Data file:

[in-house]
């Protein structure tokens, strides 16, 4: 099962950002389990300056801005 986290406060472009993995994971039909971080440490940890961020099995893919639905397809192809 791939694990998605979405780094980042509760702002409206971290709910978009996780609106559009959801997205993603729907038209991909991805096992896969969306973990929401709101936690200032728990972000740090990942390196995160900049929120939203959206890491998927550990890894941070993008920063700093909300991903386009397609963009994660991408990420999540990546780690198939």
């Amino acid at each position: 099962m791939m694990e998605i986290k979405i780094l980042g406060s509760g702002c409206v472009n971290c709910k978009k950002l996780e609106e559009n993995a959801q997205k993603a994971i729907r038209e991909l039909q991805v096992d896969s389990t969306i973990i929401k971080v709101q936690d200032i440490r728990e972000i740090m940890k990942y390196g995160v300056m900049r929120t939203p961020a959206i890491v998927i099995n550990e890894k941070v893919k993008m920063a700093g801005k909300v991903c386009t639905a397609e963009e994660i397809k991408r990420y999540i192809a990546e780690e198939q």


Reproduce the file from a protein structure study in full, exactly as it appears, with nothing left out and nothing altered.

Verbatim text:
[in-house]
């Protein structure tokens, strides 16, 4: 099962950002389990300056801005 986290406060472009993995994971039909971080440490940890961020099995893919639905397809192809 791939694990998605979405780094980042509760702002409206971290709910978009996780609106559009959801997205993603729907038209991909991805096992896969969306973990929401709101936690200032728990972000740090990942390196995160900049929120939203959206890491998927550990890894941070993008920063700093909300991903386009397609963009994660991408990420999540990546780690198939």
């Amino acid at each position: 099962m791939m694990e998605i986290k979405i780094l980042g406060s509760g702002c409206v472009n971290c709910k978009k950002l996780e609106e559009n993995a959801q997205k993603a994971i729907r038209e991909l039909q991805v096992d896969s389990t969306i973990i929401k971080v709101q936690d200032i440490r728990e972000i740090m940890k990942y390196g995160v300056m900049r929120t939203p961020a959206i890491v998927i099995n550990e890894k941070v893919k993008m920063a700093g801005k909300v991903c386009t639905a397609e963009e994660i397809k991408r990420y999540i192809a990546e780690e198939q």